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J Clin Virol. 2008 Jul;42(3):268-72. doi: 10.1016/j.jcv.2008.03.012. Epub 2008 May 2.

Multiple simultaneous viral infections in infants with acute respiratory tract infections in Spain.

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Pediatrics Department, Severo Ochoa Hospital, Madrid, Spain.



The clinical significance of the presence of more than one type of virus in the respiratory specimens of children with respiratory infections is not clear.


To describe the clinical characteristics of multiple viral infections versus single infection by respiratory syncytial virus (RSV) in hospitalized infants.


This is a prospective study conducted in all infants under 2 years of age admitted for acute respiratory infection (September 2000-June 2003) in a secondary teaching hospital. Virological diagnosis was made by two different multiplex reverse transcription-nested polymerase chain reaction (RT-PCR) assays in nasopharyngeal aspirates. We describe the clinical characteristics of the patients with multiple viral infections and compare them to a group of 86 randomly selected patients infected only with RSV.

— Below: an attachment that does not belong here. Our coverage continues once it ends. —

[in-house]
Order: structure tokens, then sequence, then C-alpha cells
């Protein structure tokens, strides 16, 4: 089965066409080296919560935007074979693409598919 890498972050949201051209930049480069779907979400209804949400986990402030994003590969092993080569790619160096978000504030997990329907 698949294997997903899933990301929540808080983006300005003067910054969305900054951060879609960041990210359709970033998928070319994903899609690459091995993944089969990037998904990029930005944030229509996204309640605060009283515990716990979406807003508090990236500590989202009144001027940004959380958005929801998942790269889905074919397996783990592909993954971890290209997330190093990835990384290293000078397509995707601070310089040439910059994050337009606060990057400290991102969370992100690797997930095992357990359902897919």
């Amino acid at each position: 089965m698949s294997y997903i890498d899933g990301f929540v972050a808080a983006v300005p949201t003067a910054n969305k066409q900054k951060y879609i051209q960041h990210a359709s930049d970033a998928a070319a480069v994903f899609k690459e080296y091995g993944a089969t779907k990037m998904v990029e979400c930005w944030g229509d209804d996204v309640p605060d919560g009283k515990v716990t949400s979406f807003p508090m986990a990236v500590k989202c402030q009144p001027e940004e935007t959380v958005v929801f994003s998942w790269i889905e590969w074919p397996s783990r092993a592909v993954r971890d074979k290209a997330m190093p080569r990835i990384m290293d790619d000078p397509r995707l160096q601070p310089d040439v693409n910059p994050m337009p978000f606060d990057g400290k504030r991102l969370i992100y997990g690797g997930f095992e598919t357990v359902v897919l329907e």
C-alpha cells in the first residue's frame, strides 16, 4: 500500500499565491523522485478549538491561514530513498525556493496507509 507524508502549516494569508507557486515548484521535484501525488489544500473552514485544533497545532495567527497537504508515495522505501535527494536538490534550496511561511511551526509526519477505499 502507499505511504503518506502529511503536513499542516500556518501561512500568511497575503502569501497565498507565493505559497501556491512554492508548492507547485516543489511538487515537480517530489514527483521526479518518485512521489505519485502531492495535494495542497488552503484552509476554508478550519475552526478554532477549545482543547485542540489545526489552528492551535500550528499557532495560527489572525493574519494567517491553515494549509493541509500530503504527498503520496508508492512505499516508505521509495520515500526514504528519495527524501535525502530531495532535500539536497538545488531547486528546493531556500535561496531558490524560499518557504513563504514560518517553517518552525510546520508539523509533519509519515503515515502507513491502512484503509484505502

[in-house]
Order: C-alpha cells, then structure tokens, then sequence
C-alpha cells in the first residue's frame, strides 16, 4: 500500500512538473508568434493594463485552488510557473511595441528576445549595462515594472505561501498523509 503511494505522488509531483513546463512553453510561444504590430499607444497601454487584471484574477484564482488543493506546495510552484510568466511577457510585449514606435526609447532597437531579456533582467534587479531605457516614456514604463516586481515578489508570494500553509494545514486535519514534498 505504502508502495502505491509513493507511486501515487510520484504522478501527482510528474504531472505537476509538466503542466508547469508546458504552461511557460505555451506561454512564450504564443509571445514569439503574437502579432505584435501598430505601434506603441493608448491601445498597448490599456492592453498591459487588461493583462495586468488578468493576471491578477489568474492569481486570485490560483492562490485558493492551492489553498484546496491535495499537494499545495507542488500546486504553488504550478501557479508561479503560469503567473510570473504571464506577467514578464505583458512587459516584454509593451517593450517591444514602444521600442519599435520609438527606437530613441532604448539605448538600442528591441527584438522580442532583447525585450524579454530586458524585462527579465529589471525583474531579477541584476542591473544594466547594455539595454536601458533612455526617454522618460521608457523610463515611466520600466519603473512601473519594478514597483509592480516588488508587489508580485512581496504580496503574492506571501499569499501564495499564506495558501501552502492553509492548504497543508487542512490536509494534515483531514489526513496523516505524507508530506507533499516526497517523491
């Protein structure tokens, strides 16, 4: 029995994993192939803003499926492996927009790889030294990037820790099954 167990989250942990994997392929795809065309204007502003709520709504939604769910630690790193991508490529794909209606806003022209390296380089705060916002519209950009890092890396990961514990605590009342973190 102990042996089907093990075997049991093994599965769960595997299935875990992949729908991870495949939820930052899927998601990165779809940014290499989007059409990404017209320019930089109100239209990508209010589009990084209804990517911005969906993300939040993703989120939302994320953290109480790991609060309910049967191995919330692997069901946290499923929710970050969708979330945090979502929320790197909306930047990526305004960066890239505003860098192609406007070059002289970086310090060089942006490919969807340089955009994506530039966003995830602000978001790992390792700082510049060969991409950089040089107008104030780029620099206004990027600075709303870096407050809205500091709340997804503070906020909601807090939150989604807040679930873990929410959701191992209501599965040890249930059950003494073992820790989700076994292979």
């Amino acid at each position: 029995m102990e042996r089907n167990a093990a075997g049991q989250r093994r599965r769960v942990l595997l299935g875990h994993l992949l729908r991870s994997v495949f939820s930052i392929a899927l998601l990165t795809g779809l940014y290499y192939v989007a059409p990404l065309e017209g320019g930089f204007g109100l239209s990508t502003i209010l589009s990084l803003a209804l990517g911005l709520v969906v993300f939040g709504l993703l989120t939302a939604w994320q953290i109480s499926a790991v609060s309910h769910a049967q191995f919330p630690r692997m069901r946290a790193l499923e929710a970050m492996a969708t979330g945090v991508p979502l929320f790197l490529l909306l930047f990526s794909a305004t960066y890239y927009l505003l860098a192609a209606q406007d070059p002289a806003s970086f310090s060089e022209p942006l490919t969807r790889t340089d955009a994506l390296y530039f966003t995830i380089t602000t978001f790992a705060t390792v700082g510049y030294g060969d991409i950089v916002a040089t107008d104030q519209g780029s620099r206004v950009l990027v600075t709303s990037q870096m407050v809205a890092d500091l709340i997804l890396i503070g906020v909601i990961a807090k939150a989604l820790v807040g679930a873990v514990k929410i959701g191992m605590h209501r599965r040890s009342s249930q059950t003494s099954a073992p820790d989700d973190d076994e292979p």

749 specimens taken were analyzed. Respiratory viruses were detected in 65.9% of the samples. 86 children had multiple viral infections (17.4% of all positive specimens). The most frequent clinical diagnosis in this group was recurrent wheezing in 44% and bronchiolitis in 52%. Fever was significantly more frequent (p<0.001), hospital stays were longer (p=0.05), and antibiotic treatment was used more (p=0.03) in infants with multiple viral infections than in the RSV-infected group.


Multiple viral infections are frequent in hospitalized children with respiratory tract disease (17.4%). Multiple viral infections are linked to higher fever, longer hospital stays and more frequent use of antibiotics than in the case of infants with single RSV infections.

[Indexed for MEDLINE]

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